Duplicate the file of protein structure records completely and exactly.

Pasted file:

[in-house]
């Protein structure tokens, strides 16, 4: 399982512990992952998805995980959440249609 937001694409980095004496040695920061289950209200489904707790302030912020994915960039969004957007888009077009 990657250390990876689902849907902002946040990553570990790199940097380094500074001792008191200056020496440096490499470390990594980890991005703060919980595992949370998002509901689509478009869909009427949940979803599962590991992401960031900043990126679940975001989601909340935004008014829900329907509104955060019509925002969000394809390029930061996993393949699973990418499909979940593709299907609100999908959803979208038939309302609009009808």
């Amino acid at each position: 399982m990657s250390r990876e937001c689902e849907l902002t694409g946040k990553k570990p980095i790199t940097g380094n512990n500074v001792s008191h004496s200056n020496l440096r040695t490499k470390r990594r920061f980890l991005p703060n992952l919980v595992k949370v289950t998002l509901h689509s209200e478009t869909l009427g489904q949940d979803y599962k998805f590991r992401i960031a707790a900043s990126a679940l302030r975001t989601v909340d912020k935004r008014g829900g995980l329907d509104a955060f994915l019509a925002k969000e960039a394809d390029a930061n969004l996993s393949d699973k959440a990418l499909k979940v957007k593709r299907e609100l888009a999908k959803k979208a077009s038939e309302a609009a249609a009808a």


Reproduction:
[in-house]
């Protein structure tokens, strides 16, 4: 399982512990992952998805995980959440249609 937001694409980095004496040695920061289950209200489904707790302030912020994915960039969004957007888009077009 990657250390990876689902849907902002946040990553570990790199940097380094500074001792008191200056020496440096490499470390990594980890991005703060919980595992949370998002509901689509478009869909009427949940979803599962590991992401960031900043990126679940975001989601909340935004008014829900329907509104955060019509925002969000394809390029930061996993393949699973990418499909979940593709299907609100999908959803979208038939309302609009009808």
């Amino acid at each position: 399982m990657s250390r990876e937001c689902e849907l902002t694409g946040k990553k570990p980095i790199t940097g380094n512990n500074v001792s008191h004496s200056n020496l440096r040695t490499k470390r990594r920061f980890l991005p703060n992952l919980v595992k949370v289950t998002l509901h689509s209200e478009t869909l009427g489904q949940d979803y599962k998805f590991r992401i960031a707790a900043s990126a679940l302030r975001t989601v909340d912020k935004r008014g829900g995980l329907d509104a955060f994915l019509a925002k969000e960039a394809d390029a930061n969004l996993s393949d699973k959440a990418l499909k979940v957007k593709r299907e609100l888009a999908k959803k979208a077009s038939e309302a609009a249609a009808a």